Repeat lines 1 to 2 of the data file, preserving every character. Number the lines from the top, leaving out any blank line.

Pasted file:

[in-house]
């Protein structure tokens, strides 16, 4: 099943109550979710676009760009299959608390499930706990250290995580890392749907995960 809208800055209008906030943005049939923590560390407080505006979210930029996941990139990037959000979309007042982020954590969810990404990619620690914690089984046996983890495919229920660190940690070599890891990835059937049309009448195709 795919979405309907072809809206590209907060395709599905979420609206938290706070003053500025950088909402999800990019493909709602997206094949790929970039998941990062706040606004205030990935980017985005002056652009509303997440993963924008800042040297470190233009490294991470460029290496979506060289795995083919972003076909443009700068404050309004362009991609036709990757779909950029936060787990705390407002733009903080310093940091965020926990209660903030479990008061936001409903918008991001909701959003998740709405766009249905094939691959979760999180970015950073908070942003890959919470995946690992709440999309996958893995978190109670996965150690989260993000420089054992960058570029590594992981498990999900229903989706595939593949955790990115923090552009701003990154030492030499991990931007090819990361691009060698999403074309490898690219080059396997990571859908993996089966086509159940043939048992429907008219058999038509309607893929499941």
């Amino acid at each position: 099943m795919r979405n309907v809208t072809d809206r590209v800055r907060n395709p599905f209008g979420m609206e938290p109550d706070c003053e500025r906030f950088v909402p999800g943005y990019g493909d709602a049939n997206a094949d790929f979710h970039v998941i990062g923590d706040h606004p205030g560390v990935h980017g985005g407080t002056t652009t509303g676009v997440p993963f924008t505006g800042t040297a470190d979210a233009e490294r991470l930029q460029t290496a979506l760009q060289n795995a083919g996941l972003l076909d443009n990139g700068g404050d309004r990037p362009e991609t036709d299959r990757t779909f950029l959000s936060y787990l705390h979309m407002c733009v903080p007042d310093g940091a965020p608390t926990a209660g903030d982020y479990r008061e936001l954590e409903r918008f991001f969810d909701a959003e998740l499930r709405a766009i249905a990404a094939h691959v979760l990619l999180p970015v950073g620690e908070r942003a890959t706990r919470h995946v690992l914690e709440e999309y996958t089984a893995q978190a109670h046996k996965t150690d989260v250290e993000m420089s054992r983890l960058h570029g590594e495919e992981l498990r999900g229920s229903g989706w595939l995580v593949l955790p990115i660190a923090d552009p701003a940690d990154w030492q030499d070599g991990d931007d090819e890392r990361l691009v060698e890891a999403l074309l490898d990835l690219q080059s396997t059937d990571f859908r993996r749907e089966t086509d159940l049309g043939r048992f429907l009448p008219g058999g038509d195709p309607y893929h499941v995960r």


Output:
[in-house]
């Protein structure tokens, strides 16, 4: 099943109550979710676009760009299959608390499930706990250290995580890392749907995960 809208800055209008906030943005049939923590560390407080505006979210930029996941990139990037959000979309007042982020954590969810990404990619620690914690089984046996983890495919229920660190940690070599890891990835059937049309009448195709 795919979405309907072809809206590209907060395709599905979420609206938290706070003053500025950088909402999800990019493909709602997206094949790929970039998941990062706040606004205030990935980017985005002056652009509303997440993963924008800042040297470190233009490294991470460029290496979506060289795995083919972003076909443009700068404050309004362009991609036709990757779909950029936060787990705390407002733009903080310093940091965020926990209660903030479990008061936001409903918008991001909701959003998740709405766009249905094939691959979760999180970015950073908070942003890959919470995946690992709440999309996958893995978190109670996965150690989260993000420089054992960058570029590594992981498990999900229903989706595939593949955790990115923090552009701003990154030492030499991990931007090819990361691009060698999403074309490898690219080059396997990571859908993996089966086509159940043939048992429907008219058999038509309607893929499941």